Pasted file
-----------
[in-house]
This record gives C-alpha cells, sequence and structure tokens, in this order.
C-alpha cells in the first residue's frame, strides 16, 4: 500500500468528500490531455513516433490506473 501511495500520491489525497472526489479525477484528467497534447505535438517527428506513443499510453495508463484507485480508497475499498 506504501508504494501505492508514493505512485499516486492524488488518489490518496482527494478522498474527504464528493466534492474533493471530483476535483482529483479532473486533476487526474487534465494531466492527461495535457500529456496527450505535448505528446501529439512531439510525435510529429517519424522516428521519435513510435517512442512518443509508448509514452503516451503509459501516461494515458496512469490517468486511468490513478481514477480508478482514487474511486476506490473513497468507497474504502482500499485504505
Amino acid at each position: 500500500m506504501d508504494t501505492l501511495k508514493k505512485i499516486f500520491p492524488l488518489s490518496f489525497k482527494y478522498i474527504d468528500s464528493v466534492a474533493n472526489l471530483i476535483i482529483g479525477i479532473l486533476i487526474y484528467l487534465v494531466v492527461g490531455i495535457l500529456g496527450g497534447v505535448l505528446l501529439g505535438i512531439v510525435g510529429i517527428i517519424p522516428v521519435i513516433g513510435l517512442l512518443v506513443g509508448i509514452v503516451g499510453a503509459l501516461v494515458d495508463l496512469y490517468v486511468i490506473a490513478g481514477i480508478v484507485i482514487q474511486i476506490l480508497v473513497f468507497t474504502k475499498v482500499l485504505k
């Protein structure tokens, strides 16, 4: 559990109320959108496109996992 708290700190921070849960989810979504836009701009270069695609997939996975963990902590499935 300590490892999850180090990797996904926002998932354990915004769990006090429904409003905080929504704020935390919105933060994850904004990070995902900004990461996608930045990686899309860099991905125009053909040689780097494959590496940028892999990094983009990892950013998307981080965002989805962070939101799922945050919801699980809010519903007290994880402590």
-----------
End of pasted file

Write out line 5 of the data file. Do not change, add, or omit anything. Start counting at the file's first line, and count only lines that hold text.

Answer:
């Protein structure tokens, strides 16, 4: 559990109320959108496109996992 708290700190921070849960989810979504836009701009270069695609997939996975963990902590499935 300590490892999850180090990797996904926002998932354990915004769990006090429904409003905080929504704020935390919105933060994850904004990070995902900004990461996608930045990686899309860099991905125009053909040689780097494959590496940028892999990094983009990892950013998307981080965002989805962070939101799922945050919801699980809010519903007290994880402590």